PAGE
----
Background of Tobacco Movement: What Triggered the Protest?

  November 25, 2020   Read time 2 min
Background of Tobacco Movement: What Triggered the Protest?
Tobacco protest was indeed a key event in the late nineteenth century and served as an example of civil disobedience a key feature of modernity and modern life. Civil disobedience was the first step towards the institutionalization of the idea democracy and democratic state and Tobacco movement did it in a systematic and paradigmatic fashion.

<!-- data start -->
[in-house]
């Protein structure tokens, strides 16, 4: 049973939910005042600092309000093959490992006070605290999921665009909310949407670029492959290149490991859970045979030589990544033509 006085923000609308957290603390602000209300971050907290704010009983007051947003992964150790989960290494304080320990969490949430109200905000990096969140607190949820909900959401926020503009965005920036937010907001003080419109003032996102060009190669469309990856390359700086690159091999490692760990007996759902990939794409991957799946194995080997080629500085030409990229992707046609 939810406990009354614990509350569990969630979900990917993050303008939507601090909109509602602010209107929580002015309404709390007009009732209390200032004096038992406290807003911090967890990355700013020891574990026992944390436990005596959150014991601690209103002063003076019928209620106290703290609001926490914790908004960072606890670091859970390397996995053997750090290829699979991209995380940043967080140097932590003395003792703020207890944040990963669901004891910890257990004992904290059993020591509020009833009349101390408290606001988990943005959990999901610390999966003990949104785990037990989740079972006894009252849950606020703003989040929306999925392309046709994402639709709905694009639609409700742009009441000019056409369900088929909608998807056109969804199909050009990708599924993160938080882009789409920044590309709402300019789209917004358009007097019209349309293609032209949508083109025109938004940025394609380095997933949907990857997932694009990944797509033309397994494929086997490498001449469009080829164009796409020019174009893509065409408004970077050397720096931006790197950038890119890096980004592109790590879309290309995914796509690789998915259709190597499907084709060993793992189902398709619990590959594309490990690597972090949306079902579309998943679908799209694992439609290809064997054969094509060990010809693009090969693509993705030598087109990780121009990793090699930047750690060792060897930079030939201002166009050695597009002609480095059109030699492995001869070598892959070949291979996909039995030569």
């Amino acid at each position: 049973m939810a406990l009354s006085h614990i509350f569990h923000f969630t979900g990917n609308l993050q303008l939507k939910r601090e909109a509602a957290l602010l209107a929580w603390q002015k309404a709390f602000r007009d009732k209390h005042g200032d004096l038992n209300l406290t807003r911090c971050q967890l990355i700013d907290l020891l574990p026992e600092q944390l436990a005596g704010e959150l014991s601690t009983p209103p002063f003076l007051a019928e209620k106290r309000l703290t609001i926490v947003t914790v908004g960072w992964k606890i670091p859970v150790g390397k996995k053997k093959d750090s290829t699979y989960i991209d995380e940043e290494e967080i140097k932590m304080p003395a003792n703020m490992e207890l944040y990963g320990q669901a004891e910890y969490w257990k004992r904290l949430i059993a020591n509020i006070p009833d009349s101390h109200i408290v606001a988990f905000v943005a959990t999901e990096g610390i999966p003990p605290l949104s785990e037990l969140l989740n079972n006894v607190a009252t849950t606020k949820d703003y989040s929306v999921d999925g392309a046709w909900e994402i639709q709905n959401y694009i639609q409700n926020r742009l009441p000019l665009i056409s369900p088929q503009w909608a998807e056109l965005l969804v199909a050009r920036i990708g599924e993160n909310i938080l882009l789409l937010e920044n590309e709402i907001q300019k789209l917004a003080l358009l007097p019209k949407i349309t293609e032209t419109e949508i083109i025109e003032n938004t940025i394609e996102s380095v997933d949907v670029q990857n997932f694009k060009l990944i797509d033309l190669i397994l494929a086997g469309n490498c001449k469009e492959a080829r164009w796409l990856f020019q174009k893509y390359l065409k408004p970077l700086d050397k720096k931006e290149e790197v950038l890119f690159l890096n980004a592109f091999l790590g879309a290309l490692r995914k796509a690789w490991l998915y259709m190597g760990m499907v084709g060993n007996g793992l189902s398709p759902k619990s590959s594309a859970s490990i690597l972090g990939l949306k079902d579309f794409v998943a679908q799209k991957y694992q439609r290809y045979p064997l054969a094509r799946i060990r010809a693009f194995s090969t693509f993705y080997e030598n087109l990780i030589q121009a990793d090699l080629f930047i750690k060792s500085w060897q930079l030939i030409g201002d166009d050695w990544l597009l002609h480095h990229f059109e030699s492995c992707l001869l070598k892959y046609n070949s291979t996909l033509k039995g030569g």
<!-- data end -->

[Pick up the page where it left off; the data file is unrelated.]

By the late 1880s the Qajar state began to experience fresh financial pressures caused by worldwide inflation and the collapse of silver-based currencies. The growth of the state and the increasing royal and ministerial appetite for luxury and good living also demanded new sources of income, which could not be secured through agrarian and other traditional taxation. Even the increasing sale of crown lands to private ownership, mostly to influential merchants and the wealthy ulama, and farming out of the customhouses to domestic agents, could not meet the state’s needs. To Naser al-Din Shah and his advisers, the sale of concessions seemed the easiest and most efficient option. And imposing a monopoly on tobacco seemed the most promising.The politics of the late Naseri era also paved the way for greater foreign presence. Coinciding with the Karun River concession, in 1888 the British government bestowed the highly coveted decoration of the Star of India on the pro-British prince Mas‘ud Mirza Zell al-Soltan (1849–1922), the Shah’s powerful senior son and the semiautonomous governor of Isfahan and a number of central and western provinces of Iran. The decoration was in return for the prince’s friendship to the British government, and especially his services toward the conclusion of the Karun concession and in hopes of further concessions and greater British influence in the south. Whether a premeditated move or out of fear for Zell al-Soltan’s pro-British bent, the shah almost immediately dismissed the prince from all his posts except the governorship of Isfahan. The move orchestrated by the shah’s shrewd new premier, ‘Ali Asghar Khan Amin al-Soltan (1858–1907), was meant to curb Zell al-Soltan’s unchecked ambition and to direct Britain’s attention solely to Tehran.Amin al-Soltan, son of the shah’s butler who was of Georgian slave origin, started his service as a page boy in the shah’s private quarters (khalvat) and moved his way up, first to the court and then to the divan. After the demise of Moshir al-Dowleh, he emerged as a partner in power with the chief government accountant Mirza Yusef Ashtiyani—better known as Mostawfi al-Mamalek (chief state accountant of the empire)—the shrewd leader of the government’s conservative camp and a man who had served in his hereditary post since the mid-1840s. Known merely as “His Excellency” (Jenab-e Aqa), Mostawfi had enough skeletons in his closet to make even the shah deferential toward him and mindful of his intrigues. His death in 1890, however, opened the way for Amin al-Soltan, as the new sadr-e a‘zam, to push for greater accession to foreign capital and expertise. A cunning confidant of the shah and a master of realpolitik—more in the style of Aqasi and Nuri than Amir Kabir and Moshir al-Dowleh—he symbolized the eventual triumph of the Naseri courtiers over the divan class (Source: Iran A Modern History, Abbas Amanat).